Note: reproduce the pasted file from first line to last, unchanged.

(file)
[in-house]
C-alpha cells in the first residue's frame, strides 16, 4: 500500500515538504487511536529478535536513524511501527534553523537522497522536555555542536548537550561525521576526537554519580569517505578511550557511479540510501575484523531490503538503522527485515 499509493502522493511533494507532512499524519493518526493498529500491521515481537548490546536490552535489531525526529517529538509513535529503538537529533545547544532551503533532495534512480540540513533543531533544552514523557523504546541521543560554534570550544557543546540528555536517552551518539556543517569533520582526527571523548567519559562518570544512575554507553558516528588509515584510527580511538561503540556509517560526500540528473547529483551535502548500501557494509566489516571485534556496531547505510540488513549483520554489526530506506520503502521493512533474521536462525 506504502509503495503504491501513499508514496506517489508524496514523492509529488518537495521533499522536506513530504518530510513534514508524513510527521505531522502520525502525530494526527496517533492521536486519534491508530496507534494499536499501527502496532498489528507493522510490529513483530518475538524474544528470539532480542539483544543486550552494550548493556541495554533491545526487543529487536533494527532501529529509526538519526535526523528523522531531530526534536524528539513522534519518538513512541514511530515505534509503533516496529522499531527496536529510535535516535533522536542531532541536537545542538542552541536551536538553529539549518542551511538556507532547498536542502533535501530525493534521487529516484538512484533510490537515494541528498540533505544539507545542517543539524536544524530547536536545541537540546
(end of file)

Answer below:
[in-house]
C-alpha cells in the first residue's frame, strides 16, 4: 500500500515538504487511536529478535536513524511501527534553523537522497522536555555542536548537550561525521576526537554519580569517505578511550557511479540510501575484523531490503538503522527485515 499509493502522493511533494507532512499524519493518526493498529500491521515481537548490546536490552535489531525526529517529538509513535529503538537529533545547544532551503533532495534512480540540513533543531533544552514523557523504546541521543560554534570550544557543546540528555536517552551518539556543517569533520582526527571523548567519559562518570544512575554507553558516528588509515584510527580511538561503540556509517560526500540528473547529483551535502548500501557494509566489516571485534556496531547505510540488513549483520554489526530506506520503502521493512533474521536462525 506504502509503495503504491501513499508514496506517489508524496514523492509529488518537495521533499522536506513530504518530510513534514508524513510527521505531522502520525502525530494526527496517533492521536486519534491508530496507534494499536499501527502496532498489528507493522510490529513483530518475538524474544528470539532480542539483544543486550552494550548493556541495554533491545526487543529487536533494527532501529529509526538519526535526523528523522531531530526534536524528539513522534519518538513512541514511530515505534509503533516496529522499531527496536529510535535516535533522536542531532541536537545542538542552541536551536538553529539549518542551511538556507532547498536542502533535501530525493534521487529516484538512484533510490537515494541528498540533505544539507545542517543539524536544524530547536536545541537540546